If you're not familiar with my "When You'd Rather Not…" series, I encourage you to read the backstory and see which other wedding resources I've covered.
I've learned a lot of things about weddings as a day-of coordinator. One of the things that has most surprised me is how happy people are when they get it on video.
"The video [of our wedding] is amazing; I've watched it many times already," one woman told me. "I was able to share [the video] with family members that couldn't make the event and that was really special, too."
Her sentiment echoes many that I've heard when it comes to recording weddings. All have surprised me but they have a point: A good video can help you, and others, remember your wedding. But videographers are pricey ($2,000 or more, in my experience) so what to do?
Hire a student
I did a wedding where the couple really wanted a videographer. To make it happen, the matron of honor reached out to a film student. The kid — and I can say "kid" because the dude was like 19 — was stoked to do a wedding (he'd only done photos before). I'm not sure what the matron of honor ended up paying him but I can guarantee it wasn't $2,000.
How'd it go? At times, a little rough. He had a momentary freakout when he realized he'd run out of time to mic the groom. (Plan B: We stuck the mic in a vase of flowers at the altar.)
But what he lacked in professionalism, he made up for in spirit. He was so worried about "missing something" that I had to tell him several times to stand down and grab dinner. This kind of eagerness is encouraging when, like me, you've been to a lot of weddings. It reminds you that this day is magic. That's not a bad viewpoint to have from the person charged with capturing it all on camera.
Not to mention, he had a sweet camera, a couple lapel mics, and experience with film editing — important information to get when you're vetting the film student of your choice.
That bride I mentioned in the intro who loves her wedding video? She didn't have one videographer — she had five.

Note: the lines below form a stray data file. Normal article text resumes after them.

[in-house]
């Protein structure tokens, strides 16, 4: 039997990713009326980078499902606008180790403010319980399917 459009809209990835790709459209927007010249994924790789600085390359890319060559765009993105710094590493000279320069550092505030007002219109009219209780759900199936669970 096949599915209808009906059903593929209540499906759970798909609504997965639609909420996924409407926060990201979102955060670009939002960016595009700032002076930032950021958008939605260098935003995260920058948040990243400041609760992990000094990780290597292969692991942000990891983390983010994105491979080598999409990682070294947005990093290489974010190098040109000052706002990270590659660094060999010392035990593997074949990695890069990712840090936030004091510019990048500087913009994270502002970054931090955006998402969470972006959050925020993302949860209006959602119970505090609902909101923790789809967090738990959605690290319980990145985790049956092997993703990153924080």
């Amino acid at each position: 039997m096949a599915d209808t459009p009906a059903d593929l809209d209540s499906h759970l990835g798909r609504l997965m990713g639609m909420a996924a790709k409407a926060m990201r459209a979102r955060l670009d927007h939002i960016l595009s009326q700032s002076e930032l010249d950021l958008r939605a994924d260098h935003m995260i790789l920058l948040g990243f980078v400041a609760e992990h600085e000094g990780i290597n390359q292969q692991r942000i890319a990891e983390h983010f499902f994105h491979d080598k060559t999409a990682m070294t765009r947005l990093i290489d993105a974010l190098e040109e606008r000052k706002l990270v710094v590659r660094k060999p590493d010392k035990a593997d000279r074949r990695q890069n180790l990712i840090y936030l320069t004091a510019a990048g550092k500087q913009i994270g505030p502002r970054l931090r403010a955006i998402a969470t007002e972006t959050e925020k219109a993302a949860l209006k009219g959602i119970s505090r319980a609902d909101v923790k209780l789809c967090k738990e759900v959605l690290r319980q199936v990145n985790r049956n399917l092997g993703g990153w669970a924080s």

She used a video company called Life's Flix. How it works: They send you HD video cameras (they're about the size of a phone with a handy cord to wrap around your wrist). You then distribute these cameras to the wedding guests of your choice. They shoot video throughout the day before returning the cameras at the end of the event. You pop those in the mail, Life's Flix edits them, and voilà — you've got a video.
Life's Flix caught my eye for two reasons: 1) the bride’s glowing review and 2) during the reception, I saw the wedding-guests-turned-videographers do something cool: They took their friends aside and asked them for sweet messages to film for the couple.
I'm sure a professional videographer would do the same but there was something laid-back and casual about the interaction that made it feel less staged. You also get the cameras for a week.
Life's Flix costs between $500 (for a "virtual guest book") and $2,000 (for a "full documentary video capturing your wedding week") so it's not exactly a cheaper option. That said, it is a customizable option, which you may not get with a "traditional" videographer.
Cool. I love me a phones-free wedding. But if you're looking for a keepsake that you can rewind, video sounds like the way to go.
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